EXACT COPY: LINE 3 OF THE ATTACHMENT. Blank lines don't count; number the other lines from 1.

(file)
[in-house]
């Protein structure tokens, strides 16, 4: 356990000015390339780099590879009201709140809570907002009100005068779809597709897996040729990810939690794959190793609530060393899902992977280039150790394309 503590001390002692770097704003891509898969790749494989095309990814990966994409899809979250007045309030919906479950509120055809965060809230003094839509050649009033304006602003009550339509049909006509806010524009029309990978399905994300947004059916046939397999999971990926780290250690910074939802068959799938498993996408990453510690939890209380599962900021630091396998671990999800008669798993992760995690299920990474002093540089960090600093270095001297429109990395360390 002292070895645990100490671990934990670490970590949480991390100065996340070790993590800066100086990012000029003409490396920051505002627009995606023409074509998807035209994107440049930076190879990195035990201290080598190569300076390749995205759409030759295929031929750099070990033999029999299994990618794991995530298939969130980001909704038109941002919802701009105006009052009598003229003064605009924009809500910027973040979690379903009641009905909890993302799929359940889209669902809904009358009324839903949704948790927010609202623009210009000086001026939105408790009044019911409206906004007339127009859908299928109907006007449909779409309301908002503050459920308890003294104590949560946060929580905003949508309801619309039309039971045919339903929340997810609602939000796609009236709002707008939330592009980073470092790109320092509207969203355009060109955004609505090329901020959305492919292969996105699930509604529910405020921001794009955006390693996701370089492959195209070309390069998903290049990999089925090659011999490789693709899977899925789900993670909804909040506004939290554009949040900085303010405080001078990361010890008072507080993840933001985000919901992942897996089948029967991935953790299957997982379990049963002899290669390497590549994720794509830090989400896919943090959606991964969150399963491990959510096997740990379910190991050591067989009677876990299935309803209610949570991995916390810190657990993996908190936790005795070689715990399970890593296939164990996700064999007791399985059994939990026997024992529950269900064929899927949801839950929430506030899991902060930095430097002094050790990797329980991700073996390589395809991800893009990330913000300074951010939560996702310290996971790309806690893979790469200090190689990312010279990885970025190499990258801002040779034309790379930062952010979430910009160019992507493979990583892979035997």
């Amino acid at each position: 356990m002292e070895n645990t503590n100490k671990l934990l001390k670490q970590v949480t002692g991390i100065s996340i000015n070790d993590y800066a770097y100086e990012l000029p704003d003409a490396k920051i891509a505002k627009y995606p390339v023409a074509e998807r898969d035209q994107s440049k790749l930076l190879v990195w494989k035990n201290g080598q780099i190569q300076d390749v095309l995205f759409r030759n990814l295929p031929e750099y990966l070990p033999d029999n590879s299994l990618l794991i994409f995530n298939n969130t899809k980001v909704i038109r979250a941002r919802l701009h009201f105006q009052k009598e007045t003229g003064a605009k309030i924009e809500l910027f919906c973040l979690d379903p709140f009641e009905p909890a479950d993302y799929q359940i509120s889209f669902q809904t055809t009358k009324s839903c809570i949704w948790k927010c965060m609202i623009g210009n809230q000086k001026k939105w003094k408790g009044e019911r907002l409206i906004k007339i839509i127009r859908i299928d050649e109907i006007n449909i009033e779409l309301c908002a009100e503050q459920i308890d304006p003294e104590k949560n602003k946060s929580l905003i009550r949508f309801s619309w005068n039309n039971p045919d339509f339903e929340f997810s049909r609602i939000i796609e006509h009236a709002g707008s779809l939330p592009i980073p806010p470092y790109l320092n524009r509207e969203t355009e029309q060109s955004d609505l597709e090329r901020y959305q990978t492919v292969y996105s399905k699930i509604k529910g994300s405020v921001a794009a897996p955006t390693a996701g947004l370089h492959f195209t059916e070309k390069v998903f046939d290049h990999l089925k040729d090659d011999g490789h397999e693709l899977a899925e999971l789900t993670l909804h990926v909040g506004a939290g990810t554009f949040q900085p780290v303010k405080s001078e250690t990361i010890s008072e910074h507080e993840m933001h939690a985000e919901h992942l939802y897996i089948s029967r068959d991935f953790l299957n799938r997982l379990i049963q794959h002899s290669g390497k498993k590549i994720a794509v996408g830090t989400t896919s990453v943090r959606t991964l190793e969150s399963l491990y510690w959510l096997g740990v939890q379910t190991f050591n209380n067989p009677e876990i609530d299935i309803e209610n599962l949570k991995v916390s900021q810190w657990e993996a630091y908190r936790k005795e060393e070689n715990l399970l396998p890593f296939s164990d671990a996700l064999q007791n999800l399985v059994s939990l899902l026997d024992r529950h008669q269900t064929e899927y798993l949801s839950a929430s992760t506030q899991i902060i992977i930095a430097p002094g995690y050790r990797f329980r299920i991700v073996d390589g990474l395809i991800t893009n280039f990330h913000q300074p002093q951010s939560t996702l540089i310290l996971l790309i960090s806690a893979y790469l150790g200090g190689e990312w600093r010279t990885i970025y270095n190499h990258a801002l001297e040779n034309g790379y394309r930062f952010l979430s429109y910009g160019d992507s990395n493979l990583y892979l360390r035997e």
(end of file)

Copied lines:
């Amino acid at each position: 356990m002292e070895n645990t503590n100490k671990l934990l001390k670490q970590v949480t002692g991390i100065s996340i000015n070790d993590y800066a770097y100086e990012l000029p704003d003409a490396k920051i891509a505002k627009y995606p390339v023409a074509e998807r898969d035209q994107s440049k790749l930076l190879v990195w494989k035990n201290g080598q780099i190569q300076d390749v095309l995205f759409r030759n990814l295929p031929e750099y990966l070990p033999d029999n590879s299994l990618l794991i994409f995530n298939n969130t899809k980001v909704i038109r979250a941002r919802l701009h009201f105006q009052k009598e007045t003229g003064a605009k309030i924009e809500l910027f919906c973040l979690d379903p709140f009641e009905p909890a479950d993302y799929q359940i509120s889209f669902q809904t055809t009358k009324s839903c809570i949704w948790k927010c965060m609202i623009g210009n809230q000086k001026k939105w003094k408790g009044e019911r907002l409206i906004k007339i839509i127009r859908i299928d050649e109907i006007n449909i009033e779409l309301c908002a009100e503050q459920i308890d304006p003294e104590k949560n602003k946060s929580l905003i009550r949508f309801s619309w005068n039309n039971p045919d339509f339903e929340f997810s049909r609602i939000i796609e006509h009236a709002g707008s779809l939330p592009i980073p806010p470092y790109l320092n524009r509207e969203t355009e029309q060109s955004d609505l597709e090329r901020y959305q990978t492919v292969y996105s399905k699930i509604k529910g994300s405020v921001a794009a897996p955006t390693a996701g947004l370089h492959f195209t059916e070309k390069v998903f046939d290049h990999l089925k040729d090659d011999g490789h397999e693709l899977a899925e999971l789900t993670l909804h990926v909040g506004a939290g990810t554009f949040q900085p780290v303010k405080s001078e250690t990361i010890s008072e910074h507080e993840m933001h939690a985000e919901h992942l939802y897996i089948s029967r068959d991935f953790l299957n799938r997982l379990i049963q794959h002899s290669g390497k498993k590549i994720a794509v996408g830090t989400t896919s990453v943090r959606t991964l190793e969150s399963l491990y510690w959510l096997g740990v939890q379910t190991f050591n209380n067989p009677e876990i609530d299935i309803e209610n599962l949570k991995v916390s900021q810190w657990e993996a630091y908190r936790k005795e060393e070689n715990l399970l396998p890593f296939s164990d671990a996700l064999q007791n999800l399985v059994s939990l899902l026997d024992r529950h008669q269900t064929e899927y798993l949801s839950a929430s992760t506030q899991i902060i992977i930095a430097p002094g995690y050790r990797f329980r299920i991700v073996d390589g990474l395809i991800t893009n280039f990330h913000q300074p002093q951010s939560t996702l540089i310290l996971l790309i960090s806690a893979y790469l150790g200090g190689e990312w600093r010279t990885i970025y270095n190499h990258a801002l001297e040779n034309g790379y394309r930062f952010l979430s429109y910009g160019d992507s990395n493979l990583y892979l360390r035997e």